DEI Concerns Highlighted in CEC Survey of Climbers in Canada

CEC survey of climbers in Canada header
All images from Climbing Escalade Canada’s 2021 Demographic Survey Report. (Background photo of Alannah Yip by Greg Locke)

Climbing Escalade Canada (CEC), the national governing body for competition climbing in Canada, recently released the results of its demographic survey of climbers in Canada. The survey―which CEC noted was forthcoming in its 2020 annual report―had 1015 responses in total, 844 of which were deemed complete for analysis. According to the CEC, the survey was the biggest of its kind regarding climbing in Canada. The research was conducted by Daniel Wigfield, a University of Waterloo PhD Candidate, in partnership with CEC’s Diversity and Inclusion Committee.

In addition to covering demographic information, climber characteristics, and motivations for climbing, the report provided insights into constraints to participation in climbing as well as perceptions of equity, diversity and inclusion (EDI) in the climbing community. “The findings of this study will hopefully help climbing facilities and climbing organizations implement appropriate programs and activities to target barriers to participation,” reads the CEC’s announcement.

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Constraints to Participation in Climbing

Gym membership and access fees, for instance, was one of the most often mentioned constraints to participation (34%)―more so than transportation issues (24%) and behind only lack of time (50%). That figure was even higher among respondents identifying as women or gender minorities, who on average reported significantly more constraints than men―especially gender minorities. 40% of women and 58% of gender minorities identified gym membership and access fees as a constraint, whereas that figure dropped to 24% among men. Gender minorities (40%) and women (11%) also more often expressed fear of discrimination or exclusion as a constraint, which was almost non-existent for men (3%).

“As a trans climber, a lack of clear policy and statements of inclusion from sports organizations and competition organizers at ALL LEVELS makes me hesitant to compete. I do not know if I will be welcomed and supported by organizers, fellow competitors, and the wider community,” shared one respondent.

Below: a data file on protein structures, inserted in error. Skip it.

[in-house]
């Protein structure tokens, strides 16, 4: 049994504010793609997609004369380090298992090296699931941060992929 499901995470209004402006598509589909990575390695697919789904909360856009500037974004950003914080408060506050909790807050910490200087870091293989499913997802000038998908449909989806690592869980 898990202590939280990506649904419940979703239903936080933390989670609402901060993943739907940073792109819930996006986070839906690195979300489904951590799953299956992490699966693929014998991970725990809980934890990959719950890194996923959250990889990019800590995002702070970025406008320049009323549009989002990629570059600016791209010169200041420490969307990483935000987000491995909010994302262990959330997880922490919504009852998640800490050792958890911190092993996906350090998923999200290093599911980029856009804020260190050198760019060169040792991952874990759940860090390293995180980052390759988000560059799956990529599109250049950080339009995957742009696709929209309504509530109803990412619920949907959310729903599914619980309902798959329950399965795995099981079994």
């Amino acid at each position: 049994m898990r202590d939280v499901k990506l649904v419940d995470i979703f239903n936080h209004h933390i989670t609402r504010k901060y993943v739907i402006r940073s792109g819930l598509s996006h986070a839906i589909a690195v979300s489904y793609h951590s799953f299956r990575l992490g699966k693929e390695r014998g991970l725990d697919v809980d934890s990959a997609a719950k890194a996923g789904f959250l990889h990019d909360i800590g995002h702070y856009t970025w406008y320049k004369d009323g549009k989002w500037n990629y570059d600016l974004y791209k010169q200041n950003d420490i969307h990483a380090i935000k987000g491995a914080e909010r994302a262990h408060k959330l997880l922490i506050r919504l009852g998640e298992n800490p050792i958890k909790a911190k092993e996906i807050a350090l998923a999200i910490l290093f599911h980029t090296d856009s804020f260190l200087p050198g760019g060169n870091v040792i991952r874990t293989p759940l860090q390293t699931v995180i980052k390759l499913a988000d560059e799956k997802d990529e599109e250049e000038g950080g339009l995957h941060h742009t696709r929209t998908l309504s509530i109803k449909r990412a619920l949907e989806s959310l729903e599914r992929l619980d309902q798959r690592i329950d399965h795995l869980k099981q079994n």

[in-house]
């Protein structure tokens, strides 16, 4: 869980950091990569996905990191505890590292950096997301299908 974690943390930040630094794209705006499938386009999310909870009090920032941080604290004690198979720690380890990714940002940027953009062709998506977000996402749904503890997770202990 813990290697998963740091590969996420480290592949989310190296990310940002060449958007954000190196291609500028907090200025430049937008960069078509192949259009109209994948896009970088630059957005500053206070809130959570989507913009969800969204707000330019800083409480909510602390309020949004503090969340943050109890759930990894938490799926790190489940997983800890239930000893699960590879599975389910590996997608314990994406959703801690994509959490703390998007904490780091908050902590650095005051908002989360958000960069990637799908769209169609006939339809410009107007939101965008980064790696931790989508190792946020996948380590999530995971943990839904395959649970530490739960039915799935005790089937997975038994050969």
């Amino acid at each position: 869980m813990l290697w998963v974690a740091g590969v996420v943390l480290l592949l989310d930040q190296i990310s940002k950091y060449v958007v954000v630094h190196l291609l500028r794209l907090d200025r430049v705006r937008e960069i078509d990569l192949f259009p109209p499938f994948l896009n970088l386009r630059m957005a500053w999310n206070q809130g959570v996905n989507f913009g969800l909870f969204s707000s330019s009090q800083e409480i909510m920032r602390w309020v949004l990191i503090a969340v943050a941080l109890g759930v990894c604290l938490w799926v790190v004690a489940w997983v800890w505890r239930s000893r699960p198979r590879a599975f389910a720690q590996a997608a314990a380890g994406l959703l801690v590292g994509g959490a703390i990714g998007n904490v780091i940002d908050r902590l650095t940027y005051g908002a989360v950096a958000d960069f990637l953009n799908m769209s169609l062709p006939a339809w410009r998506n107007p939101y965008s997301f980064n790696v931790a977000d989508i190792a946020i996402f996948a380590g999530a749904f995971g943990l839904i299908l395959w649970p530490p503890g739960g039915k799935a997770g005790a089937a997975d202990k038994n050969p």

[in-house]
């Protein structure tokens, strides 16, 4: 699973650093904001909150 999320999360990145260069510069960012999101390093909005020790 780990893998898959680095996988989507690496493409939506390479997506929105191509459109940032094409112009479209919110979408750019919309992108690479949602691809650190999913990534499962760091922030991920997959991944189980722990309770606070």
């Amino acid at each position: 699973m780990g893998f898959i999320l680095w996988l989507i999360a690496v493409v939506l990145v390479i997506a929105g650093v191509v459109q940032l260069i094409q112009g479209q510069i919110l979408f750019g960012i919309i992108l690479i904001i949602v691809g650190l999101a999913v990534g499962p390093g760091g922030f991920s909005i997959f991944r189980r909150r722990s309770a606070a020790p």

Constraints reported by gender and race/ethnicity
Women, gender minorities and racialized people reported more constraints on average, and racialized people who also identify as gender minorities reported the most constraints.

Noticeable differences were also seen across answers from respondents identifying as racialized and those of white respondents. Racialized people reported significantly more constraints, on average, and more often reported gym membership and access fees (45%) and fear of discrimination or exclusion (16%) as constraints than white people (30% and 6%). In fact, according to the CEC’s summary in the report, a climber’s gender and race/ethnicity appeared to influence the impact of all five major participation constraints: financial, health-related issues, access to training and skill development programs, fear of discrimination and exclusion, and perceived skill or ability.

Perceptions of EDI in the Climbing Community

Similar patterns were observed when comparing perceptions of EDI in the climbing community. Across the board, women were more likely to feel alone in the climbing community and believe that great effort needs to be made to decrease barriers to participating in climbing; women were also less likely to perceive climbing to be a diverse sport, see people of their same gender in the climbing community, feel accepted and welcomed by fellow climbers or the gym, and feel like they belong in the climbing community. And gender minorities reported even more challenging experiences than women for all these statements.

As with participation constraints, differences also existed across the responses of racialized and white respondents regarding EDI perceptions. For every one of the aforementioned statements, racialized people reported more challenging experiences than white people. “It’s a very white male dominated sport. And in most climbing gyms, it feels inaccessible for BIPOC folks,” shared another respondent.

Perceptions by gender and race/ethnicity
Women, gender minorities and racialized people reported more challenging experiences, on average.

Finally, CEC’s report highlighted additional EDI perspectives in the climbing community that respondents had mentioned in the survey. It was common for climbers identifying as LGBTQ+, for example, to point out the impacts of the “often-dominated misogynistic culture within the sport.” The culture that comes with young, white males dominating the sport was a turn-off for respondents of all identifies, including older climbers. Respondents also shared that coverage of climbing in the media may be ineffective in portraying the diversity of Canada’s climbing community. And respondents who work in the industry noted the importance of not only focusing on enhancing diversity among participants but also in the workplace, by addressing factors like pay gaps and lack of advancement opportunities.

The full results of the CEC survey of climbers in Canada can be accessed here.

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Joe Robinson has been working in the climbing industry for over a decade and currently manages CBJ editorial. He traveled the world as the IFSC’s community manager during Olympic inclusion and across the U.S. while writing for Alpinist, Climberism, DPM and CBJ. He also worked in local climbing gyms of the Pacific Northwest and West Michigan while advancing economic empowerment, educational equity, youth development and diversity programs of national nonprofit organizations.